diamond geezer

 Tuesday, August 06, 2013

DISTRICT: Gunnersbury Triangle

You'll not spot in on the tube map, because the tube map doesn't do shapes. But there's a near-equilateral triangle of railway lines near Gunnersbury, whose sides comprise two branches of the District line and a bit of the Overground. It's quite a big triangle, encompassing six acres all told, packed full of one of London's more unusual nature reserves. You can see it from the train, if you know what you're looking out for and where. But you don't enter from the Gunnersbury end, because that would be too obvious.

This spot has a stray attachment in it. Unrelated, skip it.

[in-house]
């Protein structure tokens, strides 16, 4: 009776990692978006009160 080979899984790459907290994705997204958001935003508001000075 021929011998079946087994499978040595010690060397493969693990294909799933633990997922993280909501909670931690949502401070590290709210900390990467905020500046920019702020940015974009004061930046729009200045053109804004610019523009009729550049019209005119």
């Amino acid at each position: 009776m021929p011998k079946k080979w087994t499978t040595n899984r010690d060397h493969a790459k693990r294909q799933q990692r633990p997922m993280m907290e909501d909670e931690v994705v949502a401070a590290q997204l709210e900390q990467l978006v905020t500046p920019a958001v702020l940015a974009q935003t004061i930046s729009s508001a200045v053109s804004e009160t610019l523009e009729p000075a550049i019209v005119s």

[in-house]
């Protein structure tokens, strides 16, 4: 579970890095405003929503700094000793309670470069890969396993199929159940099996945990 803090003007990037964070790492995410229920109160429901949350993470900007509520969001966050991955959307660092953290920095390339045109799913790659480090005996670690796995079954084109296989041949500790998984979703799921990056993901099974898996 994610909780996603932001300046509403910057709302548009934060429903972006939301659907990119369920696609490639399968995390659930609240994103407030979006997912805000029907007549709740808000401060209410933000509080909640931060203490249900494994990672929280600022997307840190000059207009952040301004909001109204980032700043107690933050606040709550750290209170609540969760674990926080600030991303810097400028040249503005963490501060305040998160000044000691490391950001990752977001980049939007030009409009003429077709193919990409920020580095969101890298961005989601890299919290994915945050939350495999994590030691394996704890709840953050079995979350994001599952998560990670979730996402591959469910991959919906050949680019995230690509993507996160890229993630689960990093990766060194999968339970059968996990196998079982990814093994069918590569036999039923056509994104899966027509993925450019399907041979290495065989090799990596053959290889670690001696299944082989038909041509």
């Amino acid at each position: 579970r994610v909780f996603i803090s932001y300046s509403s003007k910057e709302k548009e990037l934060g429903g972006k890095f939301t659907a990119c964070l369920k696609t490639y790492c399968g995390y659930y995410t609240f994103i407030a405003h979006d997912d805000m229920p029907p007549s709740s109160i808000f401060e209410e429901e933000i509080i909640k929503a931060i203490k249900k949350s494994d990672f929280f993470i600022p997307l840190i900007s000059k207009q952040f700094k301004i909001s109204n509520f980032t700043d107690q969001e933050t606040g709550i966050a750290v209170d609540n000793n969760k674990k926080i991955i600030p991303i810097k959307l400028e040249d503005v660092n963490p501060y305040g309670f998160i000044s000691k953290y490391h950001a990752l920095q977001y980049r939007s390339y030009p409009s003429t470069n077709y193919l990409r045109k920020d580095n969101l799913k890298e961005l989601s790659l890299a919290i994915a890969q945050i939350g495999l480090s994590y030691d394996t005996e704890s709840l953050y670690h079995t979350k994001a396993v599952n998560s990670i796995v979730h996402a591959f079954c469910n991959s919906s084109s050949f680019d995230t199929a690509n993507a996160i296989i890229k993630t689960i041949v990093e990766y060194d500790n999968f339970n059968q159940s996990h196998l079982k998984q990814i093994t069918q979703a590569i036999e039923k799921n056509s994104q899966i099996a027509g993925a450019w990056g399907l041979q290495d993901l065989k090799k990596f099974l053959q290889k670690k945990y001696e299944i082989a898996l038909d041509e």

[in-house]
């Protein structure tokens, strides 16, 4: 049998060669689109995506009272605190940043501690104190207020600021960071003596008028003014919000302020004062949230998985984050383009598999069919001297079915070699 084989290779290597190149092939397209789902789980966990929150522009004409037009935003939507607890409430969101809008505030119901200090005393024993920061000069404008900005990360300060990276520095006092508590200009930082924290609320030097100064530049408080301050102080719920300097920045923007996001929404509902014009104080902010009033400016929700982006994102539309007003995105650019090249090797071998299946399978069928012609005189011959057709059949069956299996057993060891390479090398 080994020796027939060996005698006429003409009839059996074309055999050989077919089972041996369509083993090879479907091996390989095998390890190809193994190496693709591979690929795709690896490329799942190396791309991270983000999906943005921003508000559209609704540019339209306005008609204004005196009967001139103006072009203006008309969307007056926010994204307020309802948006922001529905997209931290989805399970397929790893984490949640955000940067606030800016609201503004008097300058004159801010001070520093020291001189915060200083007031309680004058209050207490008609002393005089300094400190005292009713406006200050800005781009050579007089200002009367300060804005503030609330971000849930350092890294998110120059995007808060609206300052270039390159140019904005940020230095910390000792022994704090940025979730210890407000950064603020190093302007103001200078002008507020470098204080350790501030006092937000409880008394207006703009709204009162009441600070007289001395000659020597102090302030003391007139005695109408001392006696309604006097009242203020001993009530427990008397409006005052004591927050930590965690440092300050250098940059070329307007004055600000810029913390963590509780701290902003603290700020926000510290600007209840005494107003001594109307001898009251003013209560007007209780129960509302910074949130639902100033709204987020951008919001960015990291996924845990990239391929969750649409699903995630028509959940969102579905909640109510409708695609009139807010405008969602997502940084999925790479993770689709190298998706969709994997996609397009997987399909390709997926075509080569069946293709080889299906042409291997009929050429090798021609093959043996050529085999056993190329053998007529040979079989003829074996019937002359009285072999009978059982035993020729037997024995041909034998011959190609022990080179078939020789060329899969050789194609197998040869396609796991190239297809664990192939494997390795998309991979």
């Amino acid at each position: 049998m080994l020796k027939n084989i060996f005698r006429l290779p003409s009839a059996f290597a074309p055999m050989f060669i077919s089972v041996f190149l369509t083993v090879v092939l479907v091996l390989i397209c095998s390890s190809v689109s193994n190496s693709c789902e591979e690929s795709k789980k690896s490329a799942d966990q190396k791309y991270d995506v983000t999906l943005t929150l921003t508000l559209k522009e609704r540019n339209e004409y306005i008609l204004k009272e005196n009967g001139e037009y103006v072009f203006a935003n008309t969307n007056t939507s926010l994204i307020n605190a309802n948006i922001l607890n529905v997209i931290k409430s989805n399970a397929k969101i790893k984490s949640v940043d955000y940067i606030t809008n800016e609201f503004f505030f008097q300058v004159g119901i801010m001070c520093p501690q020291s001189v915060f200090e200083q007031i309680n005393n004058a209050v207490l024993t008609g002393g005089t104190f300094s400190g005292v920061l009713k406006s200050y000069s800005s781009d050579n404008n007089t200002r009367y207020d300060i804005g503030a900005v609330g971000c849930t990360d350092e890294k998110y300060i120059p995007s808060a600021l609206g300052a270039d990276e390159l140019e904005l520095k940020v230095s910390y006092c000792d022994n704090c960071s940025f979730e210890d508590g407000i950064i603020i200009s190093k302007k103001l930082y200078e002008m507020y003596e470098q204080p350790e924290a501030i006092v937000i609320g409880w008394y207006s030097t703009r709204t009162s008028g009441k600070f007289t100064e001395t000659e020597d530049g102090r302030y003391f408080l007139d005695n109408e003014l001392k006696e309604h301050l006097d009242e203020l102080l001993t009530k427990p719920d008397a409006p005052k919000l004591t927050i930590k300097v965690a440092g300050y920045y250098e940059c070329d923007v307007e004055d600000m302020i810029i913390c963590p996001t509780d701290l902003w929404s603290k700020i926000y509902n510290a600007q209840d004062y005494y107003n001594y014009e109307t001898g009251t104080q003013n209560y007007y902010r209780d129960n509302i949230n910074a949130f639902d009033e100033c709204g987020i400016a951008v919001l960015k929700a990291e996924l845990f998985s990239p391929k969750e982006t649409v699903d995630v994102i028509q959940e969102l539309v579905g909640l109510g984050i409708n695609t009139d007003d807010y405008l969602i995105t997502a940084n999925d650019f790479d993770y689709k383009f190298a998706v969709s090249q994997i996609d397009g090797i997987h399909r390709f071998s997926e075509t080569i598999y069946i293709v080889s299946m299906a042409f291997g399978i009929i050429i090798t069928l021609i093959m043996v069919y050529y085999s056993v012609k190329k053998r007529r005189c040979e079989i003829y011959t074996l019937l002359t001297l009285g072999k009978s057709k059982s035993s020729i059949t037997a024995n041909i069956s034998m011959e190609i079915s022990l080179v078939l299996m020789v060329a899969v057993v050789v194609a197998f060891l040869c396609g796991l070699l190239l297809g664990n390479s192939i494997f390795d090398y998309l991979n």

The way into the Gunnersbury Triangle nature reserve is very close to Chiswick Park station. A short distance along Bollo Road (named after a lost river, no less) is a gap in the wall and you just wander in. This is the volunteer hub of the operation, with a hut to boil a kettle, and presumably somewhere to entertain school groups. A group of lovely ladies were busy maintaining stuff when I arrived, offering a smile rather than an officious welcome. Head down the slope, and round the corner and you're in. This is the eastern tip of the triangle, and the one point where the main path runs right up alongside the railway. This is the District line round to Richmond, as the tracks descend from the viaduct after Turnham Green, where a big sign announces the presence of the reserve to all who care to look. It's easier to read in winter, I'd expect, and the fox on the logo looks a little pinker now than the brown I suspect he started out.